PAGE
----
“If you can’t do a job right, then don’t do it at all,” Dad would tell us.
Dad was probably one of the most easy-going guys you’d ever meet, but he always pushed us to try our best. He always encouraged us to improve.
Dad asked for and gave help freely.
I remember many a night when Dad filled the kitchen table with the house blueprints he designed, and guests enjoyed Mom’s lemonade while they talked. If Dad came across a problem he needed someone else’s input on, he invited a specialist over for a chat.
We often let pride get in the way of asking for help, but Dad never did.
He had respect for the talents people had and the knowledge they worked hard to gain. He taught us that respecting others also meant we should ask for help when we needed it.
If anyone needed anything at all, they came to Dad. I don’t think I ever saw him say no to anyone.
Okay, I admit it. Because of Dad, I have a hard time saying no to people. I honestly don’t know how he did it. I have to say no every so often because there’s only so much time in the day!
Dad had a love for wood and for creating wonderful places and things with wood. His love for family was a strong reason wood attracted him.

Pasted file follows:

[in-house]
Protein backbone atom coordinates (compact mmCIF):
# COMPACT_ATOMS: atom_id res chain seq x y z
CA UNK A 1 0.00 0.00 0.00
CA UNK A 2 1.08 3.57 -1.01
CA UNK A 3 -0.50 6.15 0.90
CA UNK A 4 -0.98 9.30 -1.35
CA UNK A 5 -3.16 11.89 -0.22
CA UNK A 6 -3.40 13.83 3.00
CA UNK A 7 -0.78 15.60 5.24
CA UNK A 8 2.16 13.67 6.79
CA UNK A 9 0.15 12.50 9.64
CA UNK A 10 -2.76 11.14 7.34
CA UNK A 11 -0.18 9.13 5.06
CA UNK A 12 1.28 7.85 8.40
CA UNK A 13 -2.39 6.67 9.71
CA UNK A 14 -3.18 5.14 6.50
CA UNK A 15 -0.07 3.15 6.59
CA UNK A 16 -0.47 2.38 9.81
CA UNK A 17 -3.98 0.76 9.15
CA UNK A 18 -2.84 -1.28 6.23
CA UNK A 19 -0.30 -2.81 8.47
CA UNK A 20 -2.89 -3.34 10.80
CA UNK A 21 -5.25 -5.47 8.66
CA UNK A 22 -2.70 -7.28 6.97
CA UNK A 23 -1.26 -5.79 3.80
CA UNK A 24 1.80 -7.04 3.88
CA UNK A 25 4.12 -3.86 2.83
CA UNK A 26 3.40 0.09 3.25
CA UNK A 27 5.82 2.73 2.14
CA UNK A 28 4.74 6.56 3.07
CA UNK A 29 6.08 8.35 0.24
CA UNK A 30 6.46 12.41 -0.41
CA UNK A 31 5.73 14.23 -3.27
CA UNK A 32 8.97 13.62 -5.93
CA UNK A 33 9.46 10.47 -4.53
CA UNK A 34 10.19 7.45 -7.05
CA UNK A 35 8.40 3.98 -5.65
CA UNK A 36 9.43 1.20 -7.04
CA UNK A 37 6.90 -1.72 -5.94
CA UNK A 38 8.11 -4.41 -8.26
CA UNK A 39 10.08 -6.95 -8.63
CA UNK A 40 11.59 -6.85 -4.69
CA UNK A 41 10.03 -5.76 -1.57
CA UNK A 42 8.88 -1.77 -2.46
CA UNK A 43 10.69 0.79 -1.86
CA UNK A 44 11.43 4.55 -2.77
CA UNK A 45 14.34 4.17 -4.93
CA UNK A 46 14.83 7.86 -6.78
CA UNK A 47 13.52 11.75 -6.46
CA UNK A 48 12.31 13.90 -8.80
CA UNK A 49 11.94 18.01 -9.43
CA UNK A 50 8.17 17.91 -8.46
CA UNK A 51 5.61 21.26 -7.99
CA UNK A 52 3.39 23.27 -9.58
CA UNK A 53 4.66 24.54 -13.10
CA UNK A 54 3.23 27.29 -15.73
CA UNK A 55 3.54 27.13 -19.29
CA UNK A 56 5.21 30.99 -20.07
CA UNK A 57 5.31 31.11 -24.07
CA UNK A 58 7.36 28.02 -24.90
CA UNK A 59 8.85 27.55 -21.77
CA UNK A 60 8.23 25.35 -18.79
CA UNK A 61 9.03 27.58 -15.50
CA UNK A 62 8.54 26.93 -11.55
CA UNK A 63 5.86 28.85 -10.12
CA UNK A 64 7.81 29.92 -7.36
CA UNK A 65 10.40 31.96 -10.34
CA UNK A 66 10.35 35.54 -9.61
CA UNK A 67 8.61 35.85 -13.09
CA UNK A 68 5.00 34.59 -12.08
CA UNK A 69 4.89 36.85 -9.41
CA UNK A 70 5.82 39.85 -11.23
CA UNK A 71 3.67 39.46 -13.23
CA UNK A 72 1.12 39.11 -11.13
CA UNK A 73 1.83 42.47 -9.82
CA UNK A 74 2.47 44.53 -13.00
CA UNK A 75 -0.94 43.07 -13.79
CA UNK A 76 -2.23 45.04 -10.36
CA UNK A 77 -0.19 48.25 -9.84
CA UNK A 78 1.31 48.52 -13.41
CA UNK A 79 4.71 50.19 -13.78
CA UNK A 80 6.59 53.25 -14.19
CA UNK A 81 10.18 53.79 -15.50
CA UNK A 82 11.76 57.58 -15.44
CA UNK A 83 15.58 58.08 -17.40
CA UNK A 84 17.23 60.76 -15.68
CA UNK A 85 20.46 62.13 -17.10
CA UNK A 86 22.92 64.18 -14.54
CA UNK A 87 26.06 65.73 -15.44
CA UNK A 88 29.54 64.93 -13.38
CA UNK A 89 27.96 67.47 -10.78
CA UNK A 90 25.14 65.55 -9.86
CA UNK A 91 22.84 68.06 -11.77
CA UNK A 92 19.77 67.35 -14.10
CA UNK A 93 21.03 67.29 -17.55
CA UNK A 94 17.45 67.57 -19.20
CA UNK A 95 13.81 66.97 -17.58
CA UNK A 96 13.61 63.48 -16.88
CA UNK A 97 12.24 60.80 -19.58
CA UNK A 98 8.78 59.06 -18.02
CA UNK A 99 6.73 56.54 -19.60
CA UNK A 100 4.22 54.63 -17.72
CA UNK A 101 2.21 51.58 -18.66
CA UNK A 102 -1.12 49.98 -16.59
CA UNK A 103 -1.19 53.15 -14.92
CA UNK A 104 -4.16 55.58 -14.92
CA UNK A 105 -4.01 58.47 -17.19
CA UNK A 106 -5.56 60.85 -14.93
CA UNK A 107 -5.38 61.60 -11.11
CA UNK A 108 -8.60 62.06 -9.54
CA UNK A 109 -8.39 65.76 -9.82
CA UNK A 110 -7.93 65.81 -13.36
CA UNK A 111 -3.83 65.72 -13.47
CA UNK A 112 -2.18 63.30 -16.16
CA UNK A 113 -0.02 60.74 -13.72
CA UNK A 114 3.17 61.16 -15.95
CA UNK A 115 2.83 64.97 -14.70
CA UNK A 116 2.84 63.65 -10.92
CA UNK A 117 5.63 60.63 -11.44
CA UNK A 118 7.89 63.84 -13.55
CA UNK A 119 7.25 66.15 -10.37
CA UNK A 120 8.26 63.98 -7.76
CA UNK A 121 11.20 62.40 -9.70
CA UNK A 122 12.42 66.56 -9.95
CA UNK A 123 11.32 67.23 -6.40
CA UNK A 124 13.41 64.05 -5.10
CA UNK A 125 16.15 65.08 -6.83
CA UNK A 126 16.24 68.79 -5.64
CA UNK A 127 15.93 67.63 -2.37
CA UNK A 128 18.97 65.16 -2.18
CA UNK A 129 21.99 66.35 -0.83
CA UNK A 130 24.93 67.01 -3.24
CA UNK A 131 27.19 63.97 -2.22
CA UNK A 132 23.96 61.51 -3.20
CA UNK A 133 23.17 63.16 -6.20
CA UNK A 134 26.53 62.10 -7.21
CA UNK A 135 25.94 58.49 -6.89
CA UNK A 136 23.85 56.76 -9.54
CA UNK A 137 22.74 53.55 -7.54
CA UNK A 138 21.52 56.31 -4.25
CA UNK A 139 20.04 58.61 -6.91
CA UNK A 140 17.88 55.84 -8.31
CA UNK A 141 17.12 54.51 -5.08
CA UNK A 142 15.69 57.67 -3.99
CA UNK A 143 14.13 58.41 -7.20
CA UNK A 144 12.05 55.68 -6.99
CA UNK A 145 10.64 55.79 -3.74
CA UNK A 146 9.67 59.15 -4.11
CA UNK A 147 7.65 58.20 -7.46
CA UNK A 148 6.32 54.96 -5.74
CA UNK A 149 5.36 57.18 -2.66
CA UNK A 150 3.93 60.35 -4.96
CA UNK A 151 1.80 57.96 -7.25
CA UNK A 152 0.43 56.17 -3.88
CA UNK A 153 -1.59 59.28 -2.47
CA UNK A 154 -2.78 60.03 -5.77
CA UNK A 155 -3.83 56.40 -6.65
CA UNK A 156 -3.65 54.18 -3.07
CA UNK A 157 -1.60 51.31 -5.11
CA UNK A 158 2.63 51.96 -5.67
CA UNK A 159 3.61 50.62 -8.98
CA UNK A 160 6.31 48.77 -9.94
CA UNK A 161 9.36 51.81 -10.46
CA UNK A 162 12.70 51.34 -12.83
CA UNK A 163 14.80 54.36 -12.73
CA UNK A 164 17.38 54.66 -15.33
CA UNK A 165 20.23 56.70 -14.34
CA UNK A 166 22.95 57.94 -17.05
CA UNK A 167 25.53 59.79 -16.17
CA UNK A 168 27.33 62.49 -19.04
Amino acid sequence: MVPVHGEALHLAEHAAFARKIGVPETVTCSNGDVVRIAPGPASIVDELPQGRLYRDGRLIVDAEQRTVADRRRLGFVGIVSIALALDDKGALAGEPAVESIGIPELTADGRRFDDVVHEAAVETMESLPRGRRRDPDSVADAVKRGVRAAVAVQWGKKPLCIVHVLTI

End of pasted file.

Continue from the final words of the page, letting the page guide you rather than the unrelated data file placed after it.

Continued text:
With wood, you can build a home. With wood, you can make a timeless piece of furniture that is passed down from generation to generation.
To him, wood was a legacy of family—a gift from nature.
He also lived for family. Before getting into business for himself, he supported us by working long hours for a company that built houses.
This meant he wasn’t home that much. Raising a family is expensive, and companies didn’t pay enough to work just 40 hours a week.
But he always made time for us. Usually, to go fishing on his day off and teach us how to enjoy being out in nature.
In today’s fast-paced environment, making time for family can be twice as hard. Thanks to Dad, my siblings and I make sure to see one another regularly, even though we live in different states now.
Dad could have sued the house building company he worked for, but he didn’t. They dealt him a bad hand when he was in his forties, and he turned it into an opportunity.